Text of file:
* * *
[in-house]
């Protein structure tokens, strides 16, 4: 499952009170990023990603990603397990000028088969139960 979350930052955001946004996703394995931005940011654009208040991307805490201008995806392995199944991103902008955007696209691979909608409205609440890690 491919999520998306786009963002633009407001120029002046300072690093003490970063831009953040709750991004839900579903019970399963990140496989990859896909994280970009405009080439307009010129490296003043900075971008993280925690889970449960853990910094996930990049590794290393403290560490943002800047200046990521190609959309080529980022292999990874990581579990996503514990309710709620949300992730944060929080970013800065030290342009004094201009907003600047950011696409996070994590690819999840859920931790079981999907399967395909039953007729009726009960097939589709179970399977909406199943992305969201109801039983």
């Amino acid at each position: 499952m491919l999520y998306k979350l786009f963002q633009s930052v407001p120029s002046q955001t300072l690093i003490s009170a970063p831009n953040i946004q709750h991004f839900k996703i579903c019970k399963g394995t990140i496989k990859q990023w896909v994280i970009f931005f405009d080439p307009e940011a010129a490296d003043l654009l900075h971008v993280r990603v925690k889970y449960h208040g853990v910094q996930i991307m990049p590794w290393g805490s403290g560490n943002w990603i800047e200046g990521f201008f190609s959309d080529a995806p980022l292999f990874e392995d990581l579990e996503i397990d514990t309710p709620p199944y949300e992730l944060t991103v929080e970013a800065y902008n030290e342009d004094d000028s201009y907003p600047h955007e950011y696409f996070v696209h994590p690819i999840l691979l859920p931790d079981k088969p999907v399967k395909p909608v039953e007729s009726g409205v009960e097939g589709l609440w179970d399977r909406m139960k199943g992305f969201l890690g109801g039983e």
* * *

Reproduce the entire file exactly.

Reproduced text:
[in-house]
């Protein structure tokens, strides 16, 4: 499952009170990023990603990603397990000028088969139960 979350930052955001946004996703394995931005940011654009208040991307805490201008995806392995199944991103902008955007696209691979909608409205609440890690 491919999520998306786009963002633009407001120029002046300072690093003490970063831009953040709750991004839900579903019970399963990140496989990859896909994280970009405009080439307009010129490296003043900075971008993280925690889970449960853990910094996930990049590794290393403290560490943002800047200046990521190609959309080529980022292999990874990581579990996503514990309710709620949300992730944060929080970013800065030290342009004094201009907003600047950011696409996070994590690819999840859920931790079981999907399967395909039953007729009726009960097939589709179970399977909406199943992305969201109801039983």
């Amino acid at each position: 499952m491919l999520y998306k979350l786009f963002q633009s930052v407001p120029s002046q955001t300072l690093i003490s009170a970063p831009n953040i946004q709750h991004f839900k996703i579903c019970k399963g394995t990140i496989k990859q990023w896909v994280i970009f931005f405009d080439p307009e940011a010129a490296d003043l654009l900075h971008v993280r990603v925690k889970y449960h208040g853990v910094q996930i991307m990049p590794w290393g805490s403290g560490n943002w990603i800047e200046g990521f201008f190609s959309d080529a995806p980022l292999f990874e392995d990581l579990e996503i397990d514990t309710p709620p199944y949300e992730l944060t991103v929080e970013a800065y902008n030290e342009d004094d000028s201009y907003p600047h955007e950011y696409f996070v696209h994590p690819i999840l691979l859920p931790d079981k088969p999907v399967k395909p909608v039953e007729s009726g409205v009960e097939g589709l609440w179970d399977r909406m139960k199943g992305f969201l890690g109801g039983e």